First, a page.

That has now changed -- perhaps, Mr. Khan suggests, because bombings in Muslim countries have sapped support for it there.
Al-Qaeda is trying to reconnect to its supporters by emphasizing core Muslim issues such as the Palestinian issue, Mr. Khan said.
Indeed, some analysts say the tape is probably intended as much or more for Muslim audiences as it for Americans.
Christopher Preble, director for foreign policy studies at the Cato Institute in Washington, said Mr. bin Laden seems to be trying to solidify his credentials as a Muslim religious leader and using the United States to do that. Mr. bin Ladens rejection of modernity and his effort to return Islam to the eighth century are part of what Mr. Preble called a profound debate within the Muslim world.
The debate is whether to modernize Islam or to return it to its roots, Mr. Preble said. In this case, there are some striking parallels to reform movements within Christianity centuries ago. That is, do you reform the faith? Do you accept certain modernizing movements that include, say, tolerance for nonbelievers or rights for women? In the Second Vatican Council, there were some pretty dramatic changes embodied in that process. Do you embrace those modernizing principles or do you reject them?
To win adherents, Mr. bin Laden is tapping into widespread Muslim grievances, which include not only what is perceived as uncritical U.S. support of Israel but also U.S. support for autocratic governments in Egypt, Saudi Arabia and Pakistan and what some Muslims see as a U.S. war on Islam.
While many Americans may find themselves agreeing with some of Mr. bin Ladens criticisms, its unlikely that his critique will change U.S. policies, analysts say.
You never want to change policy under pressure from terrorists. On the other hand, you may want to change policy for your own reasons. That may be what makes it a dangerous dynamic. It may ironically make it harder, said Mr. Smyth.
The danger of bin Laden and the danger of 9/11 is that its changed the United States, said Mr. Smyth. Its changed the way we look at the world. Its changed the way we make decisions both in terms of making us more aggressive overseas of and curtailing civil liberties at home. We tend to increasingly see this us vs. them mentality. Instead of seeing each one of our enemies for who they are, we lump them together and that I think is a grave danger. And I say that as someone who had advocated hawkish actions against both bin Laden and Saddam Hussein for years.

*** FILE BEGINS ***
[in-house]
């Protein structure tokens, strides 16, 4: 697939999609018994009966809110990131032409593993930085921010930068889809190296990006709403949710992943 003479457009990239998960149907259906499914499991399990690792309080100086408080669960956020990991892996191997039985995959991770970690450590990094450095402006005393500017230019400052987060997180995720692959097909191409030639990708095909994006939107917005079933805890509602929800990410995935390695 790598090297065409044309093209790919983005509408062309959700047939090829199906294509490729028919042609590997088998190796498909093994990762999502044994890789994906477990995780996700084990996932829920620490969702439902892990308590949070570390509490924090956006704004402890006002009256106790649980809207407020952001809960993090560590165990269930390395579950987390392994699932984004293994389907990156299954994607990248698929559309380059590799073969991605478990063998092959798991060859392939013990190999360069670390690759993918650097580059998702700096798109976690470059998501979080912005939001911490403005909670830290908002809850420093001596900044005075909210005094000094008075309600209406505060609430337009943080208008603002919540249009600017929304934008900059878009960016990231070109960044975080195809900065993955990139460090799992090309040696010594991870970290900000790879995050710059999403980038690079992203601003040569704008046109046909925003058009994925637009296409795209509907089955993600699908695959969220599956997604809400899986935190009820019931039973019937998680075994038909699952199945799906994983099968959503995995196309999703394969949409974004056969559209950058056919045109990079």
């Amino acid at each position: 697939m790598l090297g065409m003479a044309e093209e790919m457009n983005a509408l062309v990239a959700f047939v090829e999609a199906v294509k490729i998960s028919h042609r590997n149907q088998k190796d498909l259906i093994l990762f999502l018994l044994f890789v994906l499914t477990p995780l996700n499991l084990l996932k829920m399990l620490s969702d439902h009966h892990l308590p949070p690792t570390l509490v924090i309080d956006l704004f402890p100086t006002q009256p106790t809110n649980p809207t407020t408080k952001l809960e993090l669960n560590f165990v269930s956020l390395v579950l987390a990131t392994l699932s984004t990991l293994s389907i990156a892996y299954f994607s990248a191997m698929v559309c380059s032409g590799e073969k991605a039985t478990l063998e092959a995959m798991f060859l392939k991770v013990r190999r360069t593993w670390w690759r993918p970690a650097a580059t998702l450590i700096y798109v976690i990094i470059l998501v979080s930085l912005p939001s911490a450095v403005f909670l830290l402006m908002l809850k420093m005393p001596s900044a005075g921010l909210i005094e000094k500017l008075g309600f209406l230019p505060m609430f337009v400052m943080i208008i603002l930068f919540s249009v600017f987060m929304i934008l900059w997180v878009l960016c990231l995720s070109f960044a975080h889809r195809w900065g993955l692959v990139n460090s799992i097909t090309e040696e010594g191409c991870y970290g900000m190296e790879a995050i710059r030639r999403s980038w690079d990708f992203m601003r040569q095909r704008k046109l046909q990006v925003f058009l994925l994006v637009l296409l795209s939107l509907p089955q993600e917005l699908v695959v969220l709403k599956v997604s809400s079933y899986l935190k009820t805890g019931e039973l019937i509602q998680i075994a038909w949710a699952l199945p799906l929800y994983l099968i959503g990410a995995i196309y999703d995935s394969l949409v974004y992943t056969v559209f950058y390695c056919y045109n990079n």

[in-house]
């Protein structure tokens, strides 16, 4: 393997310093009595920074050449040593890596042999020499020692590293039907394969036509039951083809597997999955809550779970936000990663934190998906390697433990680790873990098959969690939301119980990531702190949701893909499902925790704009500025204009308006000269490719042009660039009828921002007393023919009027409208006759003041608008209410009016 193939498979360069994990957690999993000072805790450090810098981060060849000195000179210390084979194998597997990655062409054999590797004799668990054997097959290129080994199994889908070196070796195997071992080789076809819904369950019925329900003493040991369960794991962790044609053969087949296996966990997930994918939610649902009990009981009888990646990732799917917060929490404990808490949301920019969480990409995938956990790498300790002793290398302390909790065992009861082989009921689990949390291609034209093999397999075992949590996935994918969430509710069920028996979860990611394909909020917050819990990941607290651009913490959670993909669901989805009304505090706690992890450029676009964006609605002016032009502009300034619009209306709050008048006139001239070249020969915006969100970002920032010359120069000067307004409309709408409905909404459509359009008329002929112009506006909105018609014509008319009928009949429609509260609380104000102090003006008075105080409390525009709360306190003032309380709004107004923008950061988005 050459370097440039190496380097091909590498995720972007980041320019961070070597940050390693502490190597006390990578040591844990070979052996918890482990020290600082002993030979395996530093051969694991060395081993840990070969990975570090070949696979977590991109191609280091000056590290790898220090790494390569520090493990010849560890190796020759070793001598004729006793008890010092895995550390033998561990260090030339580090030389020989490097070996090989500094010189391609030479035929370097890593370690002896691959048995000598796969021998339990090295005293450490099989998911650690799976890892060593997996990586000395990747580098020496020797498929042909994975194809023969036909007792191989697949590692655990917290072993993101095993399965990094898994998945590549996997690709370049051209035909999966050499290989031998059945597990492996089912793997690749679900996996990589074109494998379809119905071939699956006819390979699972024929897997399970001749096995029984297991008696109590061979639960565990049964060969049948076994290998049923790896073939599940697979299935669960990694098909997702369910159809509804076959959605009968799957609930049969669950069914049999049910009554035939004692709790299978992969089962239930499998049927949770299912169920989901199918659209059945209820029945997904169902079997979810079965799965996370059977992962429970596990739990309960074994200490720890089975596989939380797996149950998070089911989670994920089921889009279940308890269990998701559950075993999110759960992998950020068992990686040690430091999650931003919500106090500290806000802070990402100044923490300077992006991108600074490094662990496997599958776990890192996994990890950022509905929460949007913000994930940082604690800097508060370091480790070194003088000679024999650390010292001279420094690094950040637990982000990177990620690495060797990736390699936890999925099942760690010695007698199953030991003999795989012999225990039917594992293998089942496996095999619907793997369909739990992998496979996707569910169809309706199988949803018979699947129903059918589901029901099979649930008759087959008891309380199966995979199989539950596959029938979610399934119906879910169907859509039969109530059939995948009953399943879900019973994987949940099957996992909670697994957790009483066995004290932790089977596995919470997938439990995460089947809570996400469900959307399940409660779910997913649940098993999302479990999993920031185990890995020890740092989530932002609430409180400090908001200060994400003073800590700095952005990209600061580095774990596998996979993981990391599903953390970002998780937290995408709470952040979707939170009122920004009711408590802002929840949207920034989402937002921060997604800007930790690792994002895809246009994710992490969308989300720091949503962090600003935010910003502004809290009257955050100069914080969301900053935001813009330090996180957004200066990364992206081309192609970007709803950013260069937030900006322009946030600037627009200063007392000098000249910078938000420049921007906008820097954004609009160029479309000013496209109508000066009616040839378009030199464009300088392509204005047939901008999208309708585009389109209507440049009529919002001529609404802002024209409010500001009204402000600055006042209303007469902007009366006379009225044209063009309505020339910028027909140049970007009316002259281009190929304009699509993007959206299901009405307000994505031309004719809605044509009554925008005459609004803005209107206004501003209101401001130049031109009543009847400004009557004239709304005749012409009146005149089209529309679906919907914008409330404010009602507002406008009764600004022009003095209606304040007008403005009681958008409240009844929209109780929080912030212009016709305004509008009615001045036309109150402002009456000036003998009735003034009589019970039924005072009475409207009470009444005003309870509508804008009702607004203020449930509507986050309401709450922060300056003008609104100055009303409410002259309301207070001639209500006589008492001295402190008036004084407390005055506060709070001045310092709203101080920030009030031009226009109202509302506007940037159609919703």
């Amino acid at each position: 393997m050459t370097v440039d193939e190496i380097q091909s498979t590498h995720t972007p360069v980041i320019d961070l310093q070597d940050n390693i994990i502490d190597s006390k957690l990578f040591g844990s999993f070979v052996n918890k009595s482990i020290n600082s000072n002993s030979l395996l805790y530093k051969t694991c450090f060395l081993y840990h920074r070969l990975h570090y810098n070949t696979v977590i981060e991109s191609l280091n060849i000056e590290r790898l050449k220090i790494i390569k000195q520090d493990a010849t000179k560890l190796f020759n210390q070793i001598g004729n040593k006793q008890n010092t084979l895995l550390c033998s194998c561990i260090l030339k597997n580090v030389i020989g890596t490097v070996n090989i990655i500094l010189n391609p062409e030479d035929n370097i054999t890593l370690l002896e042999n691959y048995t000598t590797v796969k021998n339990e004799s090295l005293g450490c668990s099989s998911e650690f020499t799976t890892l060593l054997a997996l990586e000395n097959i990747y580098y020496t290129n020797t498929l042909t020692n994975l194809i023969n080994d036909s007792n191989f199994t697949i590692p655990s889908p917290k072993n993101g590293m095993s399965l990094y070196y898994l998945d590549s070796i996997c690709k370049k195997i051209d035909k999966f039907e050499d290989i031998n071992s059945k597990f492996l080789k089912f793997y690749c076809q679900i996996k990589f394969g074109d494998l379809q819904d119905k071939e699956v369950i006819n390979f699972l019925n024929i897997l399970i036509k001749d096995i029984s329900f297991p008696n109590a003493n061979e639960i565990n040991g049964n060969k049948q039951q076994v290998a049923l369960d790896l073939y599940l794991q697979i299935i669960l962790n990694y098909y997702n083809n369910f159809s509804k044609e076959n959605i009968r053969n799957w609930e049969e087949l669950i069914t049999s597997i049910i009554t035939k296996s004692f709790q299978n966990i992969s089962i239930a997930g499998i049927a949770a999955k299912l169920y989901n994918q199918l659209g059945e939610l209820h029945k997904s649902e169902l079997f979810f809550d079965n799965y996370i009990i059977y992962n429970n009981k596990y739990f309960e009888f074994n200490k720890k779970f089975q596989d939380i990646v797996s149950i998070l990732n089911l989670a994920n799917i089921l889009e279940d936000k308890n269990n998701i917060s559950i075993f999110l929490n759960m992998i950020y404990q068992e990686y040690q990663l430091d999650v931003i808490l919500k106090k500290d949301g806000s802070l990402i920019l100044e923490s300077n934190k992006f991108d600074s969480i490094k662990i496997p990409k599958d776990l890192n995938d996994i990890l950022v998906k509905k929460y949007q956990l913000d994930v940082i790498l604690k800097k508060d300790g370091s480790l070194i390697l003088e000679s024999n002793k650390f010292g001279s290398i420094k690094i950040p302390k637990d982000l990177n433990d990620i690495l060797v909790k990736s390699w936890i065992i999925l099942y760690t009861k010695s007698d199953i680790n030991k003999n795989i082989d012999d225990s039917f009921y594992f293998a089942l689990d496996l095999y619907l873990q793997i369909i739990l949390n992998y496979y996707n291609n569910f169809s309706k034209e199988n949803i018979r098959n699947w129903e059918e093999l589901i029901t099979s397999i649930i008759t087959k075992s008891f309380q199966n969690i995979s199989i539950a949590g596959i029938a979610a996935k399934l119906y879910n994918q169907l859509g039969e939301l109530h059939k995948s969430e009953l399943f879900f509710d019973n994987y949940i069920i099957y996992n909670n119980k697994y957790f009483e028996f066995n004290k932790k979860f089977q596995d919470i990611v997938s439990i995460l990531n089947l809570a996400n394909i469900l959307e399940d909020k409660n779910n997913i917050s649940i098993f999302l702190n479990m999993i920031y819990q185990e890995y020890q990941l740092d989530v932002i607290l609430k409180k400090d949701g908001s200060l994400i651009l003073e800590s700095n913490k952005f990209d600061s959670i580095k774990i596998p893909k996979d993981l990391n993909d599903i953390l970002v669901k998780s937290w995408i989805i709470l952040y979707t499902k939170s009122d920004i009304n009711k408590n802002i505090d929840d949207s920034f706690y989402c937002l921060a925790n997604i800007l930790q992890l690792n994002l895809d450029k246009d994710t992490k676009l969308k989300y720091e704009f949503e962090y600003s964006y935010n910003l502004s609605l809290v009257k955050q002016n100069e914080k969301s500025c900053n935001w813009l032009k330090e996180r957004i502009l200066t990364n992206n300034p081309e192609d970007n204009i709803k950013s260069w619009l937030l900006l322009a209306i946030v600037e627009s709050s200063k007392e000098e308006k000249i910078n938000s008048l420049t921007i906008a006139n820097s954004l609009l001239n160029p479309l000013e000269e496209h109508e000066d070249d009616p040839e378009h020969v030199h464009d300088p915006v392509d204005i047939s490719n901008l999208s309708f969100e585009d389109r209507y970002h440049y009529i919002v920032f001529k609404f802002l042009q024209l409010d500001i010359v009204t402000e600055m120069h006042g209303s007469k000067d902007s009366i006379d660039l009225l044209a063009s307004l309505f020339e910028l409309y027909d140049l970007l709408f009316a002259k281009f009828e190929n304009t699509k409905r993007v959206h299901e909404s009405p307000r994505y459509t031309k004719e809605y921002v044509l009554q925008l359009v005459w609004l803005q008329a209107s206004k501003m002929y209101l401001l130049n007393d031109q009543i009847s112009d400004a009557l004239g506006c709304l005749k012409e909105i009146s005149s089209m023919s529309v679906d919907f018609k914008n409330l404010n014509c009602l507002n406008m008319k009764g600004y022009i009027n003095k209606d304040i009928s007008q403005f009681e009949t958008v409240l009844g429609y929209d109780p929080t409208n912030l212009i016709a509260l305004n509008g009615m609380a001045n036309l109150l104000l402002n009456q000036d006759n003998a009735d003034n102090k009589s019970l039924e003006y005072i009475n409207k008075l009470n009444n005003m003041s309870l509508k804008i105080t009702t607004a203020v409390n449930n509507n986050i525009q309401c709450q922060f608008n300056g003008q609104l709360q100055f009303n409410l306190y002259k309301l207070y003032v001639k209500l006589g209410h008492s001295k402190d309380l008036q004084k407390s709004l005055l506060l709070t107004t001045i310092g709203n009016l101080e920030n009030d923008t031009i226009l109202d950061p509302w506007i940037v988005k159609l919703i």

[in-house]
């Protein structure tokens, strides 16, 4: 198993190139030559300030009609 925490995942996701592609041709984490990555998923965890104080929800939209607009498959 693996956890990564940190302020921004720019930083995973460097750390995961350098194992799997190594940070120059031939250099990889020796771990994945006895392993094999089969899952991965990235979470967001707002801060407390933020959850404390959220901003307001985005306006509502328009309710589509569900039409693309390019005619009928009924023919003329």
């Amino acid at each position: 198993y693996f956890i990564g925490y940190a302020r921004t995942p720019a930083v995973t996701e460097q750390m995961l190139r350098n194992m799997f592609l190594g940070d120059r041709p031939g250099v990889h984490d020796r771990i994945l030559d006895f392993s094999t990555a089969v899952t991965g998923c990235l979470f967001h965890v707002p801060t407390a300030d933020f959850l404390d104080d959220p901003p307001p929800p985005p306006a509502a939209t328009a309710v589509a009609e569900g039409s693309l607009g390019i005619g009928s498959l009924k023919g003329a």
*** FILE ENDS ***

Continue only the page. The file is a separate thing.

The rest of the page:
The release of the videotape coincides with congressional efforts to reform the intelligence services in the wake of 9/11 and the war in Iraq and an ongoing debate about the readiness of U.S. intelligence.
Michael Scheuer, the former chief of the CIAs Osama bin Laden unit and the author of a recent book critical of the Bush administrations war on terror, Imperial Hubris, said in an interview with The New York Times published Nov. 8 that al-Qaeda has become a global Islamic insurgency rather than a traditional terrorist organization.
The amount of punishment the CIA has delivered to al-Qaeda since 9/11 would have wiped out any other terrorist organization, Mr. Scheuer said in the Times. But this is an insurgent organization.
Mr. Scheuer called the difference between fighting an insurgency and a terrorist organization one of size and said its still unknown how big al-Qaeda is.
He said that Mr. bin Laden is inspiring Islamic extremists far beyond al-Qaedas membership. In addition to running its own terrorist network, al-Qaeda is providing support for regional Muslim movements, he said.
Mr. Scheuer announced his resignation from the CIA four days after the interview in the Times. In a statement, Mr. Scheuer said he had not been asked to leave the agency but was resigning so as to be able to continue speaking publicly about the threat posed by al-Qaeda and Osama bin Laden.
I have concluded that there has not been adequate national debate over the nature of the threat posed by Osama bin Laden and the forces he leads and inspires, and the nature and dimensions of intelligence reform needed to address that threat, the longtime CIA analyst said.
Margot Patterson is an NCR writer and editor. Her e-mail address is firstname.lastname@example.org.
National Catholic Reporter, November 26, 2004